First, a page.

When the Deepwater Horizon exploded, it took the lives of 11 people and discharged millions of barrels of oil into the Gulf of Mexico. On the rig at the time of the explosion, BP had two supervisors (or “well site leaders”) who were indicted by a federal grand jury on 23 counts. Those charges included 11 counts of “seaman’s manslaughter,” also known as “ship officer manslaughter,” under 18 U.S.C. § 1115. The district court dismissed the seaman’s manslaughter charges, however, finding that Section 1115 did not apply to BP’s well site leaders. The government appealed.
In United States v. Kaluza, a recently published opinion out of the U.S. Fifth Circuit, the court affirmed the district court’s ruling that BP’s two well site leaders did not fall within the ambit of the seaman’s manslaughter statute. As such, the well site leaders could not be prosecuted under Section 1115.
The Seaman’s Manslaughter Statute:
Section 1115, the criminal statute at issue in Kaluza, states:
Every captain, engineer, pilot, or other person employed on any steamboat or vessel, by whose misconduct, negligence, or inattention to his duties on such vessel the life of any person is destroyed, and every owner, charterer, inspector, or other public officer, through whose fraud, neglect, connivance, misconduct, or violation of law the life of any person is destroyed, shall be fined under this title or imprisoned not more than ten years, or both.
When the owner or charterer of any steamboat or vessel is a corporation, any executive officer of such corporation, for the time being actually charged with the control and management of the operation, equipment, or navigation of such steamboat or vessel, who has knowingly and willfully caused or allowed such fraud, neglect, connivance, misconduct, or violation of law, by which the life of any person is destroyed, shall be fined under this title or imprisoned not more than ten years, or both.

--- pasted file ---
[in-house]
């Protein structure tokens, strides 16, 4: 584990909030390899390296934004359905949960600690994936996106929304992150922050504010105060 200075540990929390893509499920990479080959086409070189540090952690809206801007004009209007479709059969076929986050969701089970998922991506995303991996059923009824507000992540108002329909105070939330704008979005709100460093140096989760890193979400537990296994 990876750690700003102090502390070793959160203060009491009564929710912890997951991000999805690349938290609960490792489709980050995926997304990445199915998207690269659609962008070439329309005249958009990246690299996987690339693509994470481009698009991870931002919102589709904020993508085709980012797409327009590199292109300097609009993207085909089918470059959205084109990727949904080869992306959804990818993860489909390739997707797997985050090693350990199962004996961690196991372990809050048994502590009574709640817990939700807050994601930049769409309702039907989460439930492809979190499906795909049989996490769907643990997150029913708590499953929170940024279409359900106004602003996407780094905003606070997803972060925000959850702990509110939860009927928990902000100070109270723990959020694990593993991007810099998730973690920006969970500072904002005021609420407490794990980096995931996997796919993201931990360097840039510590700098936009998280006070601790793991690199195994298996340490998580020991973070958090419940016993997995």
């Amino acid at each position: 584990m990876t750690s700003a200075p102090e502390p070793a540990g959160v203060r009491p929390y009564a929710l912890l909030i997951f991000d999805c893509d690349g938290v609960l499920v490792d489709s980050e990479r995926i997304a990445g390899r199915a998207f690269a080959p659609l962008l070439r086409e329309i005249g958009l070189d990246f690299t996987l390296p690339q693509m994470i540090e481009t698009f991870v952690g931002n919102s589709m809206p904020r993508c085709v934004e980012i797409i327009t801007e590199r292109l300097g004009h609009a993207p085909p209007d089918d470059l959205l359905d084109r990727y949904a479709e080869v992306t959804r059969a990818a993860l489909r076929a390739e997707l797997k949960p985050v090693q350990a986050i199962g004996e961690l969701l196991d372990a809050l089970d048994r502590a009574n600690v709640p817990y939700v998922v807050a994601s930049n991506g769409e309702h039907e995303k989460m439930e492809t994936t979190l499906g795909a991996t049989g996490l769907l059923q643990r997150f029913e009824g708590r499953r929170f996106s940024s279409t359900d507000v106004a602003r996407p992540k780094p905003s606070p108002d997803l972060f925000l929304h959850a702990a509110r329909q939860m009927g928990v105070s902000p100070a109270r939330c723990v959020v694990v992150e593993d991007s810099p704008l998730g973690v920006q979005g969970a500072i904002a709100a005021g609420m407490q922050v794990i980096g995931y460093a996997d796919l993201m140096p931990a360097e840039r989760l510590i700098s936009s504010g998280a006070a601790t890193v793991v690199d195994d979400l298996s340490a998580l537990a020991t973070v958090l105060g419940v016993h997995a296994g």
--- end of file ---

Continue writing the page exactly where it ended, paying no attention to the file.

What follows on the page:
18 U.S.C. § 1115 (emphasis added).
On the one hand, criminal liability under Section 1115 is broad—the statute criminalizes mere “misconduct, negligence, or inattention” that results in death. The critical question, then, was whether Congress intended the phrase “every . . . other person employed on any . . . vessel” (bolded in statute above), to criminalize the negligent conduct of every individual employed on a vessel—which would therefore include BP’s well site leaders.
The Fifth Circuit engaged in a thorough statutory analysis of Section 1115, and found that the statute expressly applied only to certain classes of individuals:
- “Every captain, engineer, pilot, or other person employed on any steamboat or vessel”;
- “Every owner, charterer, inspector, or other public officer”; and
- “When the owner or charterer of any steamboat or vessels is a corporation, any executive officer of such corporation, for the time being actually charged with the control and management of the operation, equipment, or navigation of such steamboat or vessel”.
Because BP’s two drilling supervisors were not captains, engineers, or pilots and the Deepwater Horizon was not a steamboat, the Fifth Circuit was asked to determine whether Section 1115 applied to persons employed on a vessel as well site leaders.
Simply put, the government argued for an expansive interpretation of “other person”; the defense argued that the district court had gotten it right—that a narrow interpretation of the statute was proper.